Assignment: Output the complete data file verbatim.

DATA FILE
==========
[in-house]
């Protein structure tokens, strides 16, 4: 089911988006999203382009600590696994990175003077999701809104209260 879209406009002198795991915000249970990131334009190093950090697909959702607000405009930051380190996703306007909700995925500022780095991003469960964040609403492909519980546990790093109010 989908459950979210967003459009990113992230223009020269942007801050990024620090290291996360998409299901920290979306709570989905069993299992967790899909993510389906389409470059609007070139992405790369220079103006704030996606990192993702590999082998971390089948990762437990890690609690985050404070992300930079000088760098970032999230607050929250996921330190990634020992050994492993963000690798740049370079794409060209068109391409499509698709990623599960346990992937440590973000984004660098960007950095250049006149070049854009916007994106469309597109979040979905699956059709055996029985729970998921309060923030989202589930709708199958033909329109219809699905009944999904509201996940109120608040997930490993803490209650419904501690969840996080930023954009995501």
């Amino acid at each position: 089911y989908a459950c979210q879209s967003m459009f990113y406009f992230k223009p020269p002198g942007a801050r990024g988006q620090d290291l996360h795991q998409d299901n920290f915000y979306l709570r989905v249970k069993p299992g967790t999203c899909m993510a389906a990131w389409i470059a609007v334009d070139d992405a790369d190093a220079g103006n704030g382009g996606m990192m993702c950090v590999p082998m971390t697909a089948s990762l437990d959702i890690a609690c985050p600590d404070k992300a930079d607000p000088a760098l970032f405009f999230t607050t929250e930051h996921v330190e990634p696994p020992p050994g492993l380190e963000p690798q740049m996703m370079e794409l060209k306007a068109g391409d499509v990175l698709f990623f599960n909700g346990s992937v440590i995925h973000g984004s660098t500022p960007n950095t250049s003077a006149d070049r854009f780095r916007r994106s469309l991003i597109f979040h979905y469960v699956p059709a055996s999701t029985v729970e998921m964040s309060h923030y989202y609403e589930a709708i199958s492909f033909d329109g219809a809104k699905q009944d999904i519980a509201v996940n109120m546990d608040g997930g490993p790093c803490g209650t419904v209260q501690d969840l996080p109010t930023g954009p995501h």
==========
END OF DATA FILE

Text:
[in-house]
């Protein structure tokens, strides 16, 4: 089911988006999203382009600590696994990175003077999701809104209260 879209406009002198795991915000249970990131334009190093950090697909959702607000405009930051380190996703306007909700995925500022780095991003469960964040609403492909519980546990790093109010 989908459950979210967003459009990113992230223009020269942007801050990024620090290291996360998409299901920290979306709570989905069993299992967790899909993510389906389409470059609007070139992405790369220079103006704030996606990192993702590999082998971390089948990762437990890690609690985050404070992300930079000088760098970032999230607050929250996921330190990634020992050994492993963000690798740049370079794409060209068109391409499509698709990623599960346990992937440590973000984004660098960007950095250049006149070049854009916007994106469309597109979040979905699956059709055996029985729970998921309060923030989202589930709708199958033909329109219809699905009944999904509201996940109120608040997930490993803490209650419904501690969840996080930023954009995501």
């Amino acid at each position: 089911y989908a459950c979210q879209s967003m459009f990113y406009f992230k223009p020269p002198g942007a801050r990024g988006q620090d290291l996360h795991q998409d299901n920290f915000y979306l709570r989905v249970k069993p299992g967790t999203c899909m993510a389906a990131w389409i470059a609007v334009d070139d992405a790369d190093a220079g103006n704030g382009g996606m990192m993702c950090v590999p082998m971390t697909a089948s990762l437990d959702i890690a609690c985050p600590d404070k992300a930079d607000p000088a760098l970032f405009f999230t607050t929250e930051h996921v330190e990634p696994p020992p050994g492993l380190e963000p690798q740049m996703m370079e794409l060209k306007a068109g391409d499509v990175l698709f990623f599960n909700g346990s992937v440590i995925h973000g984004s660098t500022p960007n950095t250049s003077a006149d070049r854009f780095r916007r994106s469309l991003i597109f979040h979905y469960v699956p059709a055996s999701t029985v729970e998921m964040s309060h923030y989202y609403e589930a709708i199958s492909f033909d329109g219809a809104k699905q009944d999904i519980a509201v996940n109120m546990d608040g997930g490993p790093c803490g209650t419904v209260q501690d969840l996080p109010t930023g954009p995501h």